#4. Work With a Temp Agency
Temporary, or temp, employment agencies are a win for both the employer and employee. The employer can hire needed staff quickly, without going through the effort to advertise the position and take several potential candidates through the interview process. While the employee is hired via contract for a short period of time (usually 6 months or less).
If you are looking for your first medical coding and billing position, a temp agency can help get you valuable work experience fast to start making money.
Most importantly, though, many temp employees offer something known as a temp-to-hire position. What that means is that when the contract is up, the employee has an option to come on full time with the company (as long as they have met or exceeded expectations within the position).
When you are starting a new career, volunteering can help you in one of two ways. First, it will help you fill in your resume gaps, which is especially beneficial if you have been looking for work for an extended period of time. Second, if you can volunteer in a healthcare facility you are interested in working at, it often puts you in direct contact with hiring managers!
#6. Job Shadow
Sometimes shadowing a friend or family member in the medical and coding industry can help propel you forward in your quest for a new job.
Not only does it help you learn more about a position you may be interested in, but because you probably already know the person you are shadowing, it can be a less stressful way to learn the business.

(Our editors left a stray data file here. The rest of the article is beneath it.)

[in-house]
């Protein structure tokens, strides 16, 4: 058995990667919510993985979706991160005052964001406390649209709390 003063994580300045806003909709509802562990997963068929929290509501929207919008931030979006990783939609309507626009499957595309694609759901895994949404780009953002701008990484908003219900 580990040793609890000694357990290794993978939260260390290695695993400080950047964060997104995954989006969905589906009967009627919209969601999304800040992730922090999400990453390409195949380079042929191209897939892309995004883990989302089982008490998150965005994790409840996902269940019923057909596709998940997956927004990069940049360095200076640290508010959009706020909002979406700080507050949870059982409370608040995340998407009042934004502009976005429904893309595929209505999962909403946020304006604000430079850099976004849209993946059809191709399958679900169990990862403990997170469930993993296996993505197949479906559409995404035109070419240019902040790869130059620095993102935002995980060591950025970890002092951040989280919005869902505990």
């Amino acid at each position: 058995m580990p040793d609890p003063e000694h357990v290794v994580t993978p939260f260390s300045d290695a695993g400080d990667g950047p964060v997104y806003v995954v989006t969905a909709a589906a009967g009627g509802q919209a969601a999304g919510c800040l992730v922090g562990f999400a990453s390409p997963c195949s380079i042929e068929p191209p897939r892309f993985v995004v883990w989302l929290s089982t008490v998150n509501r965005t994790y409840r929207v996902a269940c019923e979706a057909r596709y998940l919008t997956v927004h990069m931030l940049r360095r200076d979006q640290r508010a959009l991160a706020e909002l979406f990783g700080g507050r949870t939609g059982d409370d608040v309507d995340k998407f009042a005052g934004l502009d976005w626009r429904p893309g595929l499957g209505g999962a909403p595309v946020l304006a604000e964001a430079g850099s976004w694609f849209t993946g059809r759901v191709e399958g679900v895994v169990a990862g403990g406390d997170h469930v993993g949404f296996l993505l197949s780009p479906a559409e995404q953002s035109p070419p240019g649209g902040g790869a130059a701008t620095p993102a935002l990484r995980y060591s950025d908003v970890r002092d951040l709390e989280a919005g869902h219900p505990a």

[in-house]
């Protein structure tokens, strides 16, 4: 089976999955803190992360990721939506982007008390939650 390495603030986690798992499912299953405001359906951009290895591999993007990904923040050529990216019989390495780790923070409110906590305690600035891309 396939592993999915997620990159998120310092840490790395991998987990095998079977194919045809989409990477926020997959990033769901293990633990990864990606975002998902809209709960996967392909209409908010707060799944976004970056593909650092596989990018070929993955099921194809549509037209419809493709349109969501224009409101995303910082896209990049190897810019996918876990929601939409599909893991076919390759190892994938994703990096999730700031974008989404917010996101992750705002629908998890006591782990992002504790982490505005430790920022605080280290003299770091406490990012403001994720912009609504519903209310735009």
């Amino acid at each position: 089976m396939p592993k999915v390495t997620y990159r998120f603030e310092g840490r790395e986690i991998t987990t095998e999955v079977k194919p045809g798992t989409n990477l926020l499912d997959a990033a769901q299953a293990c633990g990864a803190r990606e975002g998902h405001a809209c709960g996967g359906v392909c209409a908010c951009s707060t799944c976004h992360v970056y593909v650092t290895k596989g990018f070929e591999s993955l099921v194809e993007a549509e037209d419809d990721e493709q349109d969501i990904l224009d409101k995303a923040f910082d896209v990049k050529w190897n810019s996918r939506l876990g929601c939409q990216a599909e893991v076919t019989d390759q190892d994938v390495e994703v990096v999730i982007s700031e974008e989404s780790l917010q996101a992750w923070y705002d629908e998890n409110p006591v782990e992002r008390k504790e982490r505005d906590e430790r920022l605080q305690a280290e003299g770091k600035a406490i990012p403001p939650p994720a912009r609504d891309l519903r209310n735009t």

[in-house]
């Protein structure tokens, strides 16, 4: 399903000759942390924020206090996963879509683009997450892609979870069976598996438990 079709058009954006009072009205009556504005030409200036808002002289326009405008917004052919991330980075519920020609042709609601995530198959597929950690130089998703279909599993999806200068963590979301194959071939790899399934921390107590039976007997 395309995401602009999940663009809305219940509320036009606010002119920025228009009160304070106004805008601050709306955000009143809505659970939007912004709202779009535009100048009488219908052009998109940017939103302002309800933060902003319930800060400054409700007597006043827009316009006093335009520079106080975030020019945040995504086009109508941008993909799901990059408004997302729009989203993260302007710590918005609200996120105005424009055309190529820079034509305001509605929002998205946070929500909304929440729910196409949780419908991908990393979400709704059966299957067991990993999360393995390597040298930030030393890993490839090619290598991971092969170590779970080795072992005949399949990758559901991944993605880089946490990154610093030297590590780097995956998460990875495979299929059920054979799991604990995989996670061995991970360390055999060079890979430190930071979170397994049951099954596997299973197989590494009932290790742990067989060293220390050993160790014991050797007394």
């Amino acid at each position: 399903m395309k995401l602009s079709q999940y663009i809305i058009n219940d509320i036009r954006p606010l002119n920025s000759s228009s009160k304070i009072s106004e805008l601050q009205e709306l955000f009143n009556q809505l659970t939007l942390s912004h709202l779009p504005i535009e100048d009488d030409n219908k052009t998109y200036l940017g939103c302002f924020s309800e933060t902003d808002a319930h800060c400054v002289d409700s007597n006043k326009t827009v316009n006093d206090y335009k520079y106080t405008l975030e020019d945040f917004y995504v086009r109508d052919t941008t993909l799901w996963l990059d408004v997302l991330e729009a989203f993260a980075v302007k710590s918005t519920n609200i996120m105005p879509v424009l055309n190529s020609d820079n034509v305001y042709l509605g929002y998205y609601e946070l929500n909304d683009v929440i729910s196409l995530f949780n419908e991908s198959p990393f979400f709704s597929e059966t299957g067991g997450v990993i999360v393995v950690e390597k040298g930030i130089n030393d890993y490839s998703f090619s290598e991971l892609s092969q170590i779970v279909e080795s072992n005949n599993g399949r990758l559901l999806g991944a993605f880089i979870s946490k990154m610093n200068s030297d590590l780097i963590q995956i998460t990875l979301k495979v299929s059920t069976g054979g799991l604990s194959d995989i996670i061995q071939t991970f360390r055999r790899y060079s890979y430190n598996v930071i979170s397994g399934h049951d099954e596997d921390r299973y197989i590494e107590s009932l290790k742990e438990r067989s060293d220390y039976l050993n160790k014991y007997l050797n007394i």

If you are lucky enough to have an opportunity to shadow someone in the industry, ask as many questions as possible and soak up as much knowledge as you can.
Job shadowing may also be an opportunity to let facilities know that you are on the job hunt and are ready to make a great addition to their team. Bring your resume with you and give it to the hiring manager!
#7. Start With an Internship
An internship allows you to gain hands-on work experience in the exact setting you will eventually be working. Some internships are paid; however, most are not.
If they are paid, they are generally much less than what you would make as a working member of the organization. However, there are many other benefits of doing an internship:
- On-the-job networking
- Earning valuable work experience that you can add to your resume (putting you ahead of your competition!)
- Put your education into action and fine-tune your skills
- Potentially transition into a new job when your internship expires
#8. Work as a Medical Records Clerk
Medical records clerks manage patient files within a healthcare facility. Working as a medical records clerk helps give you work experience within some of the exact healthcare facilities that also hire medical billers and coders.
If you can, it may be beneficial to work in medical records while you are going through your medical coding and billing education. You will already have a leg up on your fellow graduates!
You Got This!
Getting your first medical billing and coding job will take a lot of hustle and dedication. But if you stay focused and use one or more of the above methods, you will be sitting in your next career role before you know it. Best of luck to you on your job search!